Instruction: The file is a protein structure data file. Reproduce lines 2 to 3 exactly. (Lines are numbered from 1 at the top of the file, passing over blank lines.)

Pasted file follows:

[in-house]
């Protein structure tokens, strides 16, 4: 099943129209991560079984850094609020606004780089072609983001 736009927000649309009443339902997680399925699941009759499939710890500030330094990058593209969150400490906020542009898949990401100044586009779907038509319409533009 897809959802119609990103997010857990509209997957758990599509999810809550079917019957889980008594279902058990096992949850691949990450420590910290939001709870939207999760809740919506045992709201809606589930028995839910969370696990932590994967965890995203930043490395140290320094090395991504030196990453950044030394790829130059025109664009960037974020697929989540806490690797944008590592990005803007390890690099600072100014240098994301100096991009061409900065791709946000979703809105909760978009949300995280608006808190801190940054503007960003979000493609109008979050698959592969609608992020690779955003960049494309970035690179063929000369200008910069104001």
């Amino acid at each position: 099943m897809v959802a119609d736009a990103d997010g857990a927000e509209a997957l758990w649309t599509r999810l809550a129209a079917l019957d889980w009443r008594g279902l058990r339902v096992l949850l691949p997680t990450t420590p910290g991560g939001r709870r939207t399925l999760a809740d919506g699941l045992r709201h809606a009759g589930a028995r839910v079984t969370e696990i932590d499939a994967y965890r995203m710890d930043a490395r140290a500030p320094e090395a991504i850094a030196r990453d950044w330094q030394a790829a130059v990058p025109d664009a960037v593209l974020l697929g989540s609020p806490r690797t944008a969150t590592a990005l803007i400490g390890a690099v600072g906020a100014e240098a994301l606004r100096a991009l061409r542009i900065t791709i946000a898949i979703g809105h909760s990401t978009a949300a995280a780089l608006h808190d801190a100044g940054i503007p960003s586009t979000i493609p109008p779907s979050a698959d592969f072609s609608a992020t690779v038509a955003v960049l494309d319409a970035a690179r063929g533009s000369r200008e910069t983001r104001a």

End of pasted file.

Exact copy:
């Protein structure tokens, strides 16, 4: 099943129209991560079984850094609020606004780089072609983001 736009927000649309009443339902997680399925699941009759499939710890500030330094990058593209969150400490906020542009898949990401100044586009779907038509319409533009 897809959802119609990103997010857990509209997957758990599509999810809550079917019957889980008594279902058990096992949850691949990450420590910290939001709870939207999760809740919506045992709201809606589930028995839910969370696990932590994967965890995203930043490395140290320094090395991504030196990453950044030394790829130059025109664009960037974020697929989540806490690797944008590592990005803007390890690099600072100014240098994301100096991009061409900065791709946000979703809105909760978009949300995280608006808190801190940054503007960003979000493609109008979050698959592969609608992020690779955003960049494309970035690179063929000369200008910069104001």
């Amino acid at each position: 099943m897809v959802a119609d736009a990103d997010g857990a927000e509209a997957l758990w649309t599509r999810l809550a129209a079917l019957d889980w009443r008594g279902l058990r339902v096992l949850l691949p997680t990450t420590p910290g991560g939001r709870r939207t399925l999760a809740d919506g699941l045992r709201h809606a009759g589930a028995r839910v079984t969370e696990i932590d499939a994967y965890r995203m710890d930043a490395r140290a500030p320094e090395a991504i850094a030196r990453d950044w330094q030394a790829a130059v990058p025109d664009a960037v593209l974020l697929g989540s609020p806490r690797t944008a969150t590592a990005l803007i400490g390890a690099v600072g906020a100014e240098a994301l606004r100096a991009l061409r542009i900065t791709i946000a898949i979703g809105h909760s990401t978009a949300a995280a780089l608006h808190d801190a100044g940054i503007p960003s586009t979000i493609p109008p779907s979050a698959d592969f072609s609608a992020t690779v038509a955003v960049l494309d319409a970035a690179r063929g533009s000369r200008e910069t983001r104001a």